Old 30 September 2002, 14:45   #11
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Democracy means you have the option of buying from 100 brands of breakfast cereal. You also get to cast a vote that has become more meaningless every 4 years.

If you wanted to make the president of the US a better position make the term last 10 years with NO re-election chances. That way the prick doesnt have to worry about getting re-elected and can concentrate on LONG term planning for the country. Foriegn policy here is a mish mash of ideas that change every 4 years.. hasnt been a long term strategy in quite a while. Would also be nice if the population had the option of emergency elections to impeach the president if he was doing a bad job during his 10 year term (keeps the prick honest and working for US).

The 2 major parties are more alike then different, and they all kiss big buisiness ass. Any attempt at a real 3rd part (something that has worked long ago in the history of the USA) has to contend with millions of dollars of TV and Radio airtime from the other 2 parties trying to ruin it.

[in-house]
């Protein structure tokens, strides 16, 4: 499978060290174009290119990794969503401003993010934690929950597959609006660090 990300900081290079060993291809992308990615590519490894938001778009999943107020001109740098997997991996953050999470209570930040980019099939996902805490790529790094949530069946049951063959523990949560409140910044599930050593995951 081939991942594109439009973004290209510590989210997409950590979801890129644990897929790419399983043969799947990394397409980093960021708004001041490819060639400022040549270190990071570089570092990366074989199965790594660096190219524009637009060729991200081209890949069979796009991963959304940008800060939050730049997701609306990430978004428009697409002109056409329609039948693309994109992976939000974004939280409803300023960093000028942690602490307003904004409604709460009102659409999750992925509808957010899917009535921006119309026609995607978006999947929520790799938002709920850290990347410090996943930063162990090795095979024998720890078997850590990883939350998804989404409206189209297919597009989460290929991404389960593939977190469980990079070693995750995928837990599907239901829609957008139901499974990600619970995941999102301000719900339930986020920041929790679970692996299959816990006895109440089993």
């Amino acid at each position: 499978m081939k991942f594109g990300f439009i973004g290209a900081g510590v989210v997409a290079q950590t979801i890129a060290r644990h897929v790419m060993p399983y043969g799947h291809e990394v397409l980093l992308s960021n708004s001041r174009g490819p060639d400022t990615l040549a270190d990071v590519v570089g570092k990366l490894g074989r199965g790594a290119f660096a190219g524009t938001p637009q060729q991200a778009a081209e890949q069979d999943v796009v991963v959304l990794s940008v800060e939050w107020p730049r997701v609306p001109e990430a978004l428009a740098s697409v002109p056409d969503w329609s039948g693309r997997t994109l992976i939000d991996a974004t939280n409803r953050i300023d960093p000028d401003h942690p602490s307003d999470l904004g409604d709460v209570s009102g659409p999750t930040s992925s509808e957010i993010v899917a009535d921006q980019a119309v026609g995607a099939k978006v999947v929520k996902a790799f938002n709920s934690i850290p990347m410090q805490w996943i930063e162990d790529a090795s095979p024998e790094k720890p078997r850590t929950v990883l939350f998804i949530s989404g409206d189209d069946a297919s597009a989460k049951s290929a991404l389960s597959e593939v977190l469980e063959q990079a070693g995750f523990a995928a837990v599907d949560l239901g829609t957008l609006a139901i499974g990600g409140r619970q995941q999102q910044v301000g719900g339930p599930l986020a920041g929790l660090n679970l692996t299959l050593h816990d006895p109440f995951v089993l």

There are 2 ways to make alot of money in the world these days:
1: Run a company into the ground and rape it along the way
2: Get elected to a high government position and take bribes from everybody while your in office.
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Old 30 September 2002, 15:00   #12
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Quote:
Originally posted by Puzzle
You know, you can stop the mega-corporations from pushing through their opinions. How? It's called voting.

The next time there's an election in your country, vote for a party that are sceptical of (or opposing) large corporations and corporatism itself.
You know why you vote for officials instead of every single law passed? Because the officials are to take care of all the voting by being representatives. Just too bad that money make a very very persuasive argument. I can't remember his name but he gives talks about free software and such. He described the current situation when discussing laws in the making : If you're explaining you're losing.